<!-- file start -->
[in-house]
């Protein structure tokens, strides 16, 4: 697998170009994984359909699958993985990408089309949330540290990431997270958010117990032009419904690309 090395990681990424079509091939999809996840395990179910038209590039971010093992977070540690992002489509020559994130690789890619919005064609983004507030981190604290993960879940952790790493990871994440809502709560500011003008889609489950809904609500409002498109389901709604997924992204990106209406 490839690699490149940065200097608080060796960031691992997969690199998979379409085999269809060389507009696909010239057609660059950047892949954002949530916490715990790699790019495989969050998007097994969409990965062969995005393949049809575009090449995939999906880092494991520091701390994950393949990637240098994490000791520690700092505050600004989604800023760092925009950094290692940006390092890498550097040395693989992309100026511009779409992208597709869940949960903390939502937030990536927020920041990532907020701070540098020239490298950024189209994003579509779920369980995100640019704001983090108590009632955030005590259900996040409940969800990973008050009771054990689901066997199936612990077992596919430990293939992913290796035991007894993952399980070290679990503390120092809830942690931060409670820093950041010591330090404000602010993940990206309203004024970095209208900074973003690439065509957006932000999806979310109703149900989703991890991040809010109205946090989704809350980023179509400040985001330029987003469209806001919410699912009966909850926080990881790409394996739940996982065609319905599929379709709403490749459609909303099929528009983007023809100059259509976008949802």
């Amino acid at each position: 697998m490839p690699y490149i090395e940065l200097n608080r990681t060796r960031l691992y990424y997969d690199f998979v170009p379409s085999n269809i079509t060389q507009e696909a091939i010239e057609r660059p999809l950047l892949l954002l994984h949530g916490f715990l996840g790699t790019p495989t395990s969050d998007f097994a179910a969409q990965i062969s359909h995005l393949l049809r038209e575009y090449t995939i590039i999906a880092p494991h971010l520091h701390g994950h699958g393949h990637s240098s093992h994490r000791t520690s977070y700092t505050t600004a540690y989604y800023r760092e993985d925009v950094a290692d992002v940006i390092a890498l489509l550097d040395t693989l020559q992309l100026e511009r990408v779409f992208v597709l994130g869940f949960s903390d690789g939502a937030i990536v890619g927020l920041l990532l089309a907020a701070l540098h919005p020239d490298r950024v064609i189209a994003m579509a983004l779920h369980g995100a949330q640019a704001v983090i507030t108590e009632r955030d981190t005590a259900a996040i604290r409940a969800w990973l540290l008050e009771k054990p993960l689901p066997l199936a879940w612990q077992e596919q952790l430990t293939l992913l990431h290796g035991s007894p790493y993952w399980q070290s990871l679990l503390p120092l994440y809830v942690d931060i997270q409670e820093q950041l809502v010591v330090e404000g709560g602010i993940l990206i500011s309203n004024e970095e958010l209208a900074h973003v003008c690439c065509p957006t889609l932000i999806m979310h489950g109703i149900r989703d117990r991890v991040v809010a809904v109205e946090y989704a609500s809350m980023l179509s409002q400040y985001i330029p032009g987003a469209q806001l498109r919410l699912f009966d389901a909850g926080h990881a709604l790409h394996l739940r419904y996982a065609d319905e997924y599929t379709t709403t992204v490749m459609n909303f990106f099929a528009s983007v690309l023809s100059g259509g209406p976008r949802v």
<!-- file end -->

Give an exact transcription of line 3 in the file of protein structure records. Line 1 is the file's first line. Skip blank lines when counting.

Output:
């Amino acid at each position: 697998m490839p690699y490149i090395e940065l200097n608080r990681t060796r960031l691992y990424y997969d690199f998979v170009p379409s085999n269809i079509t060389q507009e696909a091939i010239e057609r660059p999809l950047l892949l954002l994984h949530g916490f715990l996840g790699t790019p495989t395990s969050d998007f097994a179910a969409q990965i062969s359909h995005l393949l049809r038209e575009y090449t995939i590039i999906a880092p494991h971010l520091h701390g994950h699958g393949h990637s240098s093992h994490r000791t520690s977070y700092t505050t600004a540690y989604y800023r760092e993985d925009v950094a290692d992002v940006i390092a890498l489509l550097d040395t693989l020559q992309l100026e511009r990408v779409f992208v597709l994130g869940f949960s903390d690789g939502a937030i990536v890619g927020l920041l990532l089309a907020a701070l540098h919005p020239d490298r950024v064609i189209a994003m579509a983004l779920h369980g995100a949330q640019a704001v983090i507030t108590e009632r955030d981190t005590a259900a996040i604290r409940a969800w990973l540290l008050e009771k054990p993960l689901p066997l199936a879940w612990q077992e596919q952790l430990t293939l992913l990431h290796g035991s007894p790493y993952w399980q070290s990871l679990l503390p120092l994440y809830v942690d931060i997270q409670e820093q950041l809502v010591v330090e404000g709560g602010i993940l990206i500011s309203n004024e970095e958010l209208a900074h973003v003008c690439c065509p957006t889609l932000i999806m979310h489950g109703i149900r989703d117990r991890v991040v809010a809904v109205e946090y989704a609500s809350m980023l179509s409002q400040y985001i330029p032009g987003a469209q806001l498109r919410l699912f009966d389901a909850g926080h990881a709604l790409h394996l739940r419904y996982a065609d319905e997924y599929t379709t709403t992204v490749m459609n909303f990106f099929a528009s983007v690309l023809s100059g259509g209406p976008r949802v």